My azaleas seem to have developed what appears to be a small white fungus on the tips of their branches. It first appeared on a white azalea (which didn’t bloom this year,)and has quickly spread to pink azaleas after blooming profusely this year. The pink azaleas are about 15 years old and have bloomed happily in shady areas of our condo gardens
The azaleas are not near each other and I have not touched them in any way.
Could this be due to our recent rain in North Vancouver ?
Thank you for contacting Toronto Master Gardeners about the white fungus on branch tips of your Azaleas. There are various problems that might cause azaleas to fail. Your photograph is out of focus and it’s difficult to see the actual white fungus. Below are common azalea problems:
1. Root and Crown Rot
Your West Coast location is ideal for azaleas. With adequate moisture and mostly acidic soil, azaleas should do well. These plants enjoy consistent moisture and do not benefit from periods of drought. Excess moisture with insufficient soil drainage invites the fungus (Phytophthora) species, causing root and crown rot. Leaves droop and curl inward and the root system is soggy and black. Selecting disease resistant species can help with this problem. In the link below, there is a list of resistant plants. Although you mentioned recent rain, your description doesn’t match these symptoms.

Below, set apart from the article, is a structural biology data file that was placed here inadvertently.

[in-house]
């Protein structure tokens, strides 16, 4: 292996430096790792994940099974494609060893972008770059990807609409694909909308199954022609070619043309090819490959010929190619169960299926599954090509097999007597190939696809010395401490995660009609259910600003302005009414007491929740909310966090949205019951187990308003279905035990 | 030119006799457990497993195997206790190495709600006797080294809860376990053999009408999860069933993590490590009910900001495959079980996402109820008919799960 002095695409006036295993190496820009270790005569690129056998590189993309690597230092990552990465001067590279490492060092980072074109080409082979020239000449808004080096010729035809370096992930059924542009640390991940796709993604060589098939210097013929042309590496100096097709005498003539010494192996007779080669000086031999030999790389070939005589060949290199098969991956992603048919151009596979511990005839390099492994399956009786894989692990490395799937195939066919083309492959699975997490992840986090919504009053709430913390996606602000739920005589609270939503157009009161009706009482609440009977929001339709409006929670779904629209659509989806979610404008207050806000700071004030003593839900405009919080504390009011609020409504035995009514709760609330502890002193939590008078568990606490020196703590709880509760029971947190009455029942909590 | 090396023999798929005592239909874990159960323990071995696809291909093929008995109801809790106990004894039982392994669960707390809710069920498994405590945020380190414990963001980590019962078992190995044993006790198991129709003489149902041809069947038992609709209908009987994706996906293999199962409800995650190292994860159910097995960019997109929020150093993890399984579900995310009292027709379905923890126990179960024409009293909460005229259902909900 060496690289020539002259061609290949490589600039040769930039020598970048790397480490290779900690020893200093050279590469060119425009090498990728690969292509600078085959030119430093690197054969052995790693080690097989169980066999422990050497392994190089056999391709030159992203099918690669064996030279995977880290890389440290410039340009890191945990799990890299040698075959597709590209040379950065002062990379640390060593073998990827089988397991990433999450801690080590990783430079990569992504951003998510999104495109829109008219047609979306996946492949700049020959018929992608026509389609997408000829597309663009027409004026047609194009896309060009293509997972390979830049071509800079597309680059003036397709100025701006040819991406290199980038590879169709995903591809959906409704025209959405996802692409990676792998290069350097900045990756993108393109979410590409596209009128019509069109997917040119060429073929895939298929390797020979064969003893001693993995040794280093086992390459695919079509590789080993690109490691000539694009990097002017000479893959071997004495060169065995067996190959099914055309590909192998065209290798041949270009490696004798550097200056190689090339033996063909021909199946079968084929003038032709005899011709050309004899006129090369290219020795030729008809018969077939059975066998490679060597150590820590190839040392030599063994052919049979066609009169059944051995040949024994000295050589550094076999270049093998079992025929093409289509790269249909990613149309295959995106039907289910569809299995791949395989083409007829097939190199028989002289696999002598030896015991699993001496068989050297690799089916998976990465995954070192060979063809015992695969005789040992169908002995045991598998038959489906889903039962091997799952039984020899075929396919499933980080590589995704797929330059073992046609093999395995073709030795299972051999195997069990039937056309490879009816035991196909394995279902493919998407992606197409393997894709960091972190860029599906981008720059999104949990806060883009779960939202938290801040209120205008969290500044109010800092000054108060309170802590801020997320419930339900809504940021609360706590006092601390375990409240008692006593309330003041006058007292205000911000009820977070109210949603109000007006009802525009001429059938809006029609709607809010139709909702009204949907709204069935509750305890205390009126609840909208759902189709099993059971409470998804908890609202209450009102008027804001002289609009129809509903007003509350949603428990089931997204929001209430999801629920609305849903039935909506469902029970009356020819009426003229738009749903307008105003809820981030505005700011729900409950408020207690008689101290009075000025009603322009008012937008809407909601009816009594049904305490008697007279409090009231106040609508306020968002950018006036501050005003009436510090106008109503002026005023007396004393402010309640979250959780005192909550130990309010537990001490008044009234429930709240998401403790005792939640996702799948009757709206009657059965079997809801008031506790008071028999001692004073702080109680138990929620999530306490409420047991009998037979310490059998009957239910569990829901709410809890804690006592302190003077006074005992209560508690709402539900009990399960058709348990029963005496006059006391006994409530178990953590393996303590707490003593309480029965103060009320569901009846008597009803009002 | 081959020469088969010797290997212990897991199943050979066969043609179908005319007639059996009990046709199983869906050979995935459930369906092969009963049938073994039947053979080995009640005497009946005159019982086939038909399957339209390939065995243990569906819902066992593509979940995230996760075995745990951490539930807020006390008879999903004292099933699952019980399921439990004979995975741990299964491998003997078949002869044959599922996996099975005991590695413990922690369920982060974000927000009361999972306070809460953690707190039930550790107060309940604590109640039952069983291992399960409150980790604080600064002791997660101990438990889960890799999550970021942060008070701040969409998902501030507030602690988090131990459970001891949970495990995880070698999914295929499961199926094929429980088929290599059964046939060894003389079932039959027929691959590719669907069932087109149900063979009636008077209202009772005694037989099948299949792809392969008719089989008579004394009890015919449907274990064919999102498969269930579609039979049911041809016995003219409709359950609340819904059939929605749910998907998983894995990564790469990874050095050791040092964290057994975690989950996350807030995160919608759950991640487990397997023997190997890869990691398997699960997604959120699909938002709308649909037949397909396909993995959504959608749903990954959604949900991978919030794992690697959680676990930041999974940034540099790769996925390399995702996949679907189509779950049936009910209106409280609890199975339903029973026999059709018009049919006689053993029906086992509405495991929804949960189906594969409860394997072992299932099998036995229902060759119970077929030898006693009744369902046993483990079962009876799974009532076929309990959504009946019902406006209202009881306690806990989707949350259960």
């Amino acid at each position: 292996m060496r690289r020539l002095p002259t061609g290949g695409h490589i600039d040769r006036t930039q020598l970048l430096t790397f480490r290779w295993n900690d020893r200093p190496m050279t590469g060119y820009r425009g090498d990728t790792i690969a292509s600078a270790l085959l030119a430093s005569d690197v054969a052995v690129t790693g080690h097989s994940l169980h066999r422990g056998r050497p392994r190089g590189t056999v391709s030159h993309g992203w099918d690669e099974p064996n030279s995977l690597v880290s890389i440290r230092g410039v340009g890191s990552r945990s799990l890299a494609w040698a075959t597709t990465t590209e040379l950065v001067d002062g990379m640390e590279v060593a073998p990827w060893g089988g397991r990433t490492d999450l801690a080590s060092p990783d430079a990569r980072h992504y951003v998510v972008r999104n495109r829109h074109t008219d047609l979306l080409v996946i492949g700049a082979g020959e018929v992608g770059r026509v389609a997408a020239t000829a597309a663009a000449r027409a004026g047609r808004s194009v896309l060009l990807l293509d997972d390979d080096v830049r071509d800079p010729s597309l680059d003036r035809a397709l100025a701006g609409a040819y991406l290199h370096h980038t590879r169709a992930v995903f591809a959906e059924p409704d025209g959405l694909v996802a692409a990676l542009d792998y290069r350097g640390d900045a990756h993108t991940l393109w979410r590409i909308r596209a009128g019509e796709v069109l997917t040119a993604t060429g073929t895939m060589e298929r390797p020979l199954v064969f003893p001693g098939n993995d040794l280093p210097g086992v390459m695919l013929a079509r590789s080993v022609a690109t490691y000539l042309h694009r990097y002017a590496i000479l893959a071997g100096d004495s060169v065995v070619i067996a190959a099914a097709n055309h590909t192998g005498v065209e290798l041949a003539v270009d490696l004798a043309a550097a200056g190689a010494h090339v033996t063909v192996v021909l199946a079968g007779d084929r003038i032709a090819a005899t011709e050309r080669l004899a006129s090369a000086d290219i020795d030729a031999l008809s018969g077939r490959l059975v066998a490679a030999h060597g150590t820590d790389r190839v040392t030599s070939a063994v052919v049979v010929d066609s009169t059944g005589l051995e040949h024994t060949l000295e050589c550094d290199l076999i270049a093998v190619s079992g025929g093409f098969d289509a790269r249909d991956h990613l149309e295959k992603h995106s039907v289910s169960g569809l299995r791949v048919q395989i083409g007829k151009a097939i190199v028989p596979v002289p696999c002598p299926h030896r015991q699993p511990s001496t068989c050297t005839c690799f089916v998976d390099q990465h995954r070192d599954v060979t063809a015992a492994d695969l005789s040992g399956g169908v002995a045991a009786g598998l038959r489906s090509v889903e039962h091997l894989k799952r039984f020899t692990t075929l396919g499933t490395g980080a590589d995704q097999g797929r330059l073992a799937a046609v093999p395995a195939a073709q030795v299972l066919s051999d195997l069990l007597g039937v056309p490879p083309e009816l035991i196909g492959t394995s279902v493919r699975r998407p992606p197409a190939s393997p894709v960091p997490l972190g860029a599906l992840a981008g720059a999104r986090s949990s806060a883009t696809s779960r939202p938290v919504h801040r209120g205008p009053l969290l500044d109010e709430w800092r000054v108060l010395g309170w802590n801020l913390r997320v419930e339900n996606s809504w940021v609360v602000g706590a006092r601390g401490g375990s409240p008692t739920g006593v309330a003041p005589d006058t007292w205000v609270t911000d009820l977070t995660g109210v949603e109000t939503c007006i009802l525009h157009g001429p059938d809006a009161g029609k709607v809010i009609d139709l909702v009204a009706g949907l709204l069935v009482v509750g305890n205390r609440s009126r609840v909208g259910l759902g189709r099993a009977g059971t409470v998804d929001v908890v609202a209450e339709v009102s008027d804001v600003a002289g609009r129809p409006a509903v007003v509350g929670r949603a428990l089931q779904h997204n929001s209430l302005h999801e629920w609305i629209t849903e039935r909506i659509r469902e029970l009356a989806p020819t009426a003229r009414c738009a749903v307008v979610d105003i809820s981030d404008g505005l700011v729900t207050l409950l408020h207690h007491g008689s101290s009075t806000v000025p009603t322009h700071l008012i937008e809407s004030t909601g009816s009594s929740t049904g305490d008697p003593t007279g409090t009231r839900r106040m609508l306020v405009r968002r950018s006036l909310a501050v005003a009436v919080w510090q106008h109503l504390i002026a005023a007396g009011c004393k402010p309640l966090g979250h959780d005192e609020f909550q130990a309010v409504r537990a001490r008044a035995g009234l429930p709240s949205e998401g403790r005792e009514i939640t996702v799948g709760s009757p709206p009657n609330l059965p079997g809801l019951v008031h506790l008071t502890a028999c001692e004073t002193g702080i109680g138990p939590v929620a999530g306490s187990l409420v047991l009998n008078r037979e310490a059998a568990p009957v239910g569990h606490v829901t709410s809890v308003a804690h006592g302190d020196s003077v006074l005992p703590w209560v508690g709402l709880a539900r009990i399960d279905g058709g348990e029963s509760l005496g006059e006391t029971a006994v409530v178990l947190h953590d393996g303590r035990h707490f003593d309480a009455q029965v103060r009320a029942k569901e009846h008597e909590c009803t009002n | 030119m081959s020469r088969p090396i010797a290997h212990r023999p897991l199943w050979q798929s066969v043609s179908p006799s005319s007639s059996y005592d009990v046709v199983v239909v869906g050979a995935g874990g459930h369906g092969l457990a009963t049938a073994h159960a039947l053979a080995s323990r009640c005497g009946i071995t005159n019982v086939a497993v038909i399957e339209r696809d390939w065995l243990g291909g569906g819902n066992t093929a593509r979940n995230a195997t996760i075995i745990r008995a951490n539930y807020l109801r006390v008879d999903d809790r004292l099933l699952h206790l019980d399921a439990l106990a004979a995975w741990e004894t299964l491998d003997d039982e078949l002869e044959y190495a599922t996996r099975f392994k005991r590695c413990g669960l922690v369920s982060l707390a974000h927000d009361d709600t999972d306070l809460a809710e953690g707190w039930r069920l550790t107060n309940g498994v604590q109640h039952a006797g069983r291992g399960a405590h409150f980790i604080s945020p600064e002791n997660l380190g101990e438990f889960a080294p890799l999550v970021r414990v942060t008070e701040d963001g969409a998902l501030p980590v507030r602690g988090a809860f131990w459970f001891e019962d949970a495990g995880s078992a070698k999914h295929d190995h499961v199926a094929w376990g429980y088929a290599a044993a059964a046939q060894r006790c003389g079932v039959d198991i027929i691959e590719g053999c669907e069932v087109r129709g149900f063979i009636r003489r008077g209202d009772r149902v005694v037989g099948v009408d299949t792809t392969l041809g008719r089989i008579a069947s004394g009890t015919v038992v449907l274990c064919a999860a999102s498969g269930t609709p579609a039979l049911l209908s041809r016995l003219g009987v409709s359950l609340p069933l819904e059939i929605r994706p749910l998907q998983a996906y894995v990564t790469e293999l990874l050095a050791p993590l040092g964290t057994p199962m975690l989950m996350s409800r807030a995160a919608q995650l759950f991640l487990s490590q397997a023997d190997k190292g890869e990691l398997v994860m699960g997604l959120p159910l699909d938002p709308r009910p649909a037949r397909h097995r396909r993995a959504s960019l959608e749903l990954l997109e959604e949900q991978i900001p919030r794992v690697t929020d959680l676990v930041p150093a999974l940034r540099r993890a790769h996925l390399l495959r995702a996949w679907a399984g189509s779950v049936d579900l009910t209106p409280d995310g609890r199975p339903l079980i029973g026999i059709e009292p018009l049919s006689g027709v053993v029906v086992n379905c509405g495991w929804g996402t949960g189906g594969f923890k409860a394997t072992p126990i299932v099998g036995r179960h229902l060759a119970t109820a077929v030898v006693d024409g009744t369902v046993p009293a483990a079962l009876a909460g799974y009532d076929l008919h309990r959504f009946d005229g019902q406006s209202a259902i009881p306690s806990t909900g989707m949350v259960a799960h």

2. Petal Blight
If the flower petals have tiny spots then the fungal disease (Ovulinia azaleae) may be present. The spots are white on coloured petals, and brown on white petals. The spots become larger, petals rot and it is spread by wind, rain and insects. This fungus is present in the soil and survives through all seasons. Solutions are removing infected petals, removing litter at base and water at the base of plant, not overhead. The link above details chemicals that may help with this fungus. Given your description of fungus on branch tips, this is probably not the problem.
3. Leaf Gall
Another common fungal disease is Leaf gall (Exobasidium vaccinii) which attacks in April and May. Leaves, buds and even stems become distorted and turn white in the later stages. White galls are covered with a white powder layer. Eventually the galls turn brown. Below is a photo of the gall distorting azalea growth. Unfortunately it is not evident in your photo if there are galls present on the branch tips. However the white powdery covering may indicate Leaf Gall.
Fortunately this problem does not destroy the plant. Removing the galls and destroying them is the first step. Research acceptable fungicidal sprays in your region and if it continues, chemical invention may also help.
Azaleas produce exquisite, joyous blooms and hopefully you can address the problem and they will continue to enhance your condo gardens.
Perhaps you can reach out to the BC Master gardeners for further help https://www.mgabc.org/